After six hours of budget hearings, the Payson Town Council finally found a staff recommendation it didn’t like — the proposal to convert the part-time manager of the Payson Event Center into a contract employee without benefits.
The town’s budget committee consisting of two council members and town administrators had proposed making Charlene Hunt, who now works 29 hours a week and receives full benefits into an independent contractor — not entitled to benefits.
However, the council balked at that recommendation last week in its second three-hour budget hearing, which mostly focused on tight budgets for parks and recreation and the fire department, but featured no fresh layoffs of town employees and an easing in the current, informal hiring freeze.
The proposed budget would continue a near freeze on capital improvement projects and street maintenance and probably even cancel grants mostly funded by the state and federal government. Even so, the town would have to gamble on making it through the year with little in reserve, thanks largely to a projected drop in tax revenue from the state.
But in the nearly seven hours of budget hearings last week, only the recommendation to convert the event center manager to a contract position to save an estimated $5,000 provoked extended council discussion — and a split vote.
“Seems to me there are justifiable reasons for converting an employee into a contract labor position,” said Payson Mayor Kenny Evans, “but in all my years, I’ve never done it as a cost-saving measure. We could make the same decision on every single department you have — why not let firefighters be contract labor?”
But Councilor Mike Vogel argued for the change, saying that the town should stop subsidizing the operations of the rodeo grounds.
“This would be the third budget that I’ve brought it up. The event center is a black hole and we keep dumping money and money and money into it — even though the majority of people who use it are not from the town of Payson.”
The event center hosts several rodeos, and other special events. But day in and day out, it mostly serves as a place where Rim Country riders can exercise their horses, compete in local events and barrel races and mingle with other horse people. Many horse owners live outside the town limits, in the larger-acreage properties in Star Valley and in the county territory, town officials said.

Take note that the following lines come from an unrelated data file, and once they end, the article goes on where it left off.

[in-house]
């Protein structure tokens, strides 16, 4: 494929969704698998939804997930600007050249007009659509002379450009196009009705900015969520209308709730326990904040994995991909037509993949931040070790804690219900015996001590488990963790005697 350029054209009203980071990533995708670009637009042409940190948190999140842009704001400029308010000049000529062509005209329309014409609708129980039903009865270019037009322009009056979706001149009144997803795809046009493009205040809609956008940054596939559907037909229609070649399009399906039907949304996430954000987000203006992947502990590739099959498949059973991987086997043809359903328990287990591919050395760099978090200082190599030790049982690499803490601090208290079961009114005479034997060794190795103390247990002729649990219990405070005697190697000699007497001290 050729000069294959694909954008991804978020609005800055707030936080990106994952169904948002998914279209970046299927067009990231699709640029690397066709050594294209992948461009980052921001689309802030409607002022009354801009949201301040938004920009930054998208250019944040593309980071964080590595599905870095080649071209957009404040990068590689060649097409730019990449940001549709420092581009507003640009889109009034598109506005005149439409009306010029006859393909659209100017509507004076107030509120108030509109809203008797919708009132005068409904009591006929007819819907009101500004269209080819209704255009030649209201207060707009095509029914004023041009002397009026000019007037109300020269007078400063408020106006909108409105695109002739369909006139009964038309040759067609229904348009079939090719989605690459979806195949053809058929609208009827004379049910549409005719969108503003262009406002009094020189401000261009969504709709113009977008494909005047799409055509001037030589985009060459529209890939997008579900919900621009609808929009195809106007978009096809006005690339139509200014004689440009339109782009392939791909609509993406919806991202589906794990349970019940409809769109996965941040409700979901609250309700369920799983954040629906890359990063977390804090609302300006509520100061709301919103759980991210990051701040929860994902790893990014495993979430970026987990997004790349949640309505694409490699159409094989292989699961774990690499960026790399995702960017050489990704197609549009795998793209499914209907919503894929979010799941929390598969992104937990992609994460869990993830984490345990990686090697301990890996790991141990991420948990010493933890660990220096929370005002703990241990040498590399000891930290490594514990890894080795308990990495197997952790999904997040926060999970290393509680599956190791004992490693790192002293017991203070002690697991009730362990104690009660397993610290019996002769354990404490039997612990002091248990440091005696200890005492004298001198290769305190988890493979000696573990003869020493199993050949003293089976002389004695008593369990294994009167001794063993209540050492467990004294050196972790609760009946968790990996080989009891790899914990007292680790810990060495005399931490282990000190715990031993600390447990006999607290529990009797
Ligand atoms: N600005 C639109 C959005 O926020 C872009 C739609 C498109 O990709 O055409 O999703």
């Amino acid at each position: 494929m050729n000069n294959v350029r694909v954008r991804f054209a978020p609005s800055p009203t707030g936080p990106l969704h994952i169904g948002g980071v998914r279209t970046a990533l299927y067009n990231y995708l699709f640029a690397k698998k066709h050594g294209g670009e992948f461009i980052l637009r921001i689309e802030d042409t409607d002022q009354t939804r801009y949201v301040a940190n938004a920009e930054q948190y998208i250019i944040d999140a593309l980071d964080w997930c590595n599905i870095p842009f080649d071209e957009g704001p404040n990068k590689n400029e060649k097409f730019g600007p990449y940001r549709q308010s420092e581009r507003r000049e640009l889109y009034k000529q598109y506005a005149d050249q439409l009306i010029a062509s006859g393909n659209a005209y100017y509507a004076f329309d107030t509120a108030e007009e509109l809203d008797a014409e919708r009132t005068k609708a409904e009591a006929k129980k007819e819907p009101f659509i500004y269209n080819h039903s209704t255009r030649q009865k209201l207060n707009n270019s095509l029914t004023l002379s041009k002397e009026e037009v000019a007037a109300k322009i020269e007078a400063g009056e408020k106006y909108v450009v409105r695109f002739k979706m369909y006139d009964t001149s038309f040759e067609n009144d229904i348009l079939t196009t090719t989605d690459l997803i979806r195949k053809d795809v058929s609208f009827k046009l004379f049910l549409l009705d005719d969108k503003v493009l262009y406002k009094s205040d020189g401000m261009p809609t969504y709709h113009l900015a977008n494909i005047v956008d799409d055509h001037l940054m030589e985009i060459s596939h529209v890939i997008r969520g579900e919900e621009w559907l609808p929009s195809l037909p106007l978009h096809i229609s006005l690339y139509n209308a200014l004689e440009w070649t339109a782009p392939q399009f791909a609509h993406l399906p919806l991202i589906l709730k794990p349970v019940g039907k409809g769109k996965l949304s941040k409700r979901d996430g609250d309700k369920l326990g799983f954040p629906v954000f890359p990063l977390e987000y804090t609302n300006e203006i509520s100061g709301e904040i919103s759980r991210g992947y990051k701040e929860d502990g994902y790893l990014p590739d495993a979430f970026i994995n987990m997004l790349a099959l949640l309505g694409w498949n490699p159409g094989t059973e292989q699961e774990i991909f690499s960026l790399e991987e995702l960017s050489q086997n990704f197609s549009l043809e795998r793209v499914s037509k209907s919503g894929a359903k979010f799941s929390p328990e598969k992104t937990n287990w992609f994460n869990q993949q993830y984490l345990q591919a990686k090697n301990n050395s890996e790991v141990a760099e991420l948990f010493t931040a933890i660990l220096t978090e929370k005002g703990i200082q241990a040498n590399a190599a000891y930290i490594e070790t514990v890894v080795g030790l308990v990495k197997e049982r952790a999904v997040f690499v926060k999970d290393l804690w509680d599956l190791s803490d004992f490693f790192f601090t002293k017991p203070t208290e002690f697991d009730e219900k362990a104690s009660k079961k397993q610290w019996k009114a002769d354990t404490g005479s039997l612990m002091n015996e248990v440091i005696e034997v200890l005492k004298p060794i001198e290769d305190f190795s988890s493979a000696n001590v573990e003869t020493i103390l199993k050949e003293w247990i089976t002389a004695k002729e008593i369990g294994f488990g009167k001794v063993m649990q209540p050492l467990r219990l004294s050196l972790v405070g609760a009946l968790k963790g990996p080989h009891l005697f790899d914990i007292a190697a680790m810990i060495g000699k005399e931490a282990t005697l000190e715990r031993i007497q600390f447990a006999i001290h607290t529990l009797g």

Vogel said he wanted to make sure the event center could eventually pay its own way, by charging higher fees to people who use it. He said out of town residents should pay a higher fee — and get in line for all town facilities behind residents who pay town taxes.
“We have to start coming up with a program where we’re not subsidizing the county, because that bottomless pit just keeps getting deeper and deeper every year,” said Vogel.
But the council ultimately voted 6-1 against converting the event center manager’s job to a contract position.
“I think we should leave it alone,” said Councilor Richard Croy, “we have lots of programs that don’t pay their own way. We’ve got a whole building department that’s upside down” since the planning department retains an almost full staff even though applications for new construction have all but vanished in the past two years. “Still, we’re not going to disband it,” concluded Croy.
Councilor Su Connell argued the town must keep supporting the event center, especially in light of the recent controversy caused by the Rim Country Regional Chamber of Commerce’s decision to turn the World’s Oldest Continuous Rodeo over to the newly formed Rodeo Preservation Alliance, instead of letting the Pro Rodeo Committee continue to run it.
Connell said the rodeo brings 20,000 people to town in the heart of the tourist season. “I hear a lot of people saying we’re trying to get rid of the rodeo and this would be another validation of that.”
After the council voted, Hunt rose to thank the council. She also said she’d held a meeting involving many of the local horse owners who use the event center and they’d agreed to pay higher fees for use of the facilities.
“I understand the budget constraints, but there isn’t a rodeo grounds anywhere that makes money,” she said.
Town Manager Debra Galbraith then said she would work the higher fees into the budget proposal, which should reduce the town’s subsidy of the facility’s operation. An upcoming barrel race that involves about 160 local competitors would bring in about $13,000 under the new fee structure, said Hunt.